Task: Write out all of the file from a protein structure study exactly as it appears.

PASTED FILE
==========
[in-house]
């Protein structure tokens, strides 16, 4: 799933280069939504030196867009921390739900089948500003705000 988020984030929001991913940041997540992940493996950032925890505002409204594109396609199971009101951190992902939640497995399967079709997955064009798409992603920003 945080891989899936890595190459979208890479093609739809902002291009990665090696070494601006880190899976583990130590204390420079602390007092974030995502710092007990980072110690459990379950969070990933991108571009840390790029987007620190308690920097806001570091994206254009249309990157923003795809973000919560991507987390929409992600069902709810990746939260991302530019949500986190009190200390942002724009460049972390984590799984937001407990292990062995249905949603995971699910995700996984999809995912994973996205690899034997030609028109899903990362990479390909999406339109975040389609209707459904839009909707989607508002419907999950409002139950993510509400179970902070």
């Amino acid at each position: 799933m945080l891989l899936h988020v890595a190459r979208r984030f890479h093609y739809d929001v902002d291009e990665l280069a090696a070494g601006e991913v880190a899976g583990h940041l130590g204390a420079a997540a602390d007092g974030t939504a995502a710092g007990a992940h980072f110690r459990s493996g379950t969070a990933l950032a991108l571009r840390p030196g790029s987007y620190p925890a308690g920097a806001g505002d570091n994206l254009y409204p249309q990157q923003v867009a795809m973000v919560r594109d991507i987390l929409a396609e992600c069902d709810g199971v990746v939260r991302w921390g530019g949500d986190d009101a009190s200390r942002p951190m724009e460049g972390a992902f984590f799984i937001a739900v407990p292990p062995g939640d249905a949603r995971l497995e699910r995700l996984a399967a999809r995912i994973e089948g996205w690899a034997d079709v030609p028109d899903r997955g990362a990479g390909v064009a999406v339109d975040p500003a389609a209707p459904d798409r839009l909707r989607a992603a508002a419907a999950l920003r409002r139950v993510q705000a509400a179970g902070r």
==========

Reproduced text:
[in-house]
């Protein structure tokens, strides 16, 4: 799933280069939504030196867009921390739900089948500003705000 988020984030929001991913940041997540992940493996950032925890505002409204594109396609199971009101951190992902939640497995399967079709997955064009798409992603920003 945080891989899936890595190459979208890479093609739809902002291009990665090696070494601006880190899976583990130590204390420079602390007092974030995502710092007990980072110690459990379950969070990933991108571009840390790029987007620190308690920097806001570091994206254009249309990157923003795809973000919560991507987390929409992600069902709810990746939260991302530019949500986190009190200390942002724009460049972390984590799984937001407990292990062995249905949603995971699910995700996984999809995912994973996205690899034997030609028109899903990362990479390909999406339109975040389609209707459904839009909707989607508002419907999950409002139950993510509400179970902070």
């Amino acid at each position: 799933m945080l891989l899936h988020v890595a190459r979208r984030f890479h093609y739809d929001v902002d291009e990665l280069a090696a070494g601006e991913v880190a899976g583990h940041l130590g204390a420079a997540a602390d007092g974030t939504a995502a710092g007990a992940h980072f110690r459990s493996g379950t969070a990933l950032a991108l571009r840390p030196g790029s987007y620190p925890a308690g920097a806001g505002d570091n994206l254009y409204p249309q990157q923003v867009a795809m973000v919560r594109d991507i987390l929409a396609e992600c069902d709810g199971v990746v939260r991302w921390g530019g949500d986190d009101a009190s200390r942002p951190m724009e460049g972390a992902f984590f799984i937001a739900v407990p292990p062995g939640d249905a949603r995971l497995e699910r995700l996984a399967a999809r995912i994973e089948g996205w690899a034997d079709v030609p028109d899903r997955g990362a990479g390909v064009a999406v339109d975040p500003a389609a209707p459904d798409r839009l909707r989607a992603a508002a419907a999950l920003r409002r139950v993510q705000a509400a179970g902070r």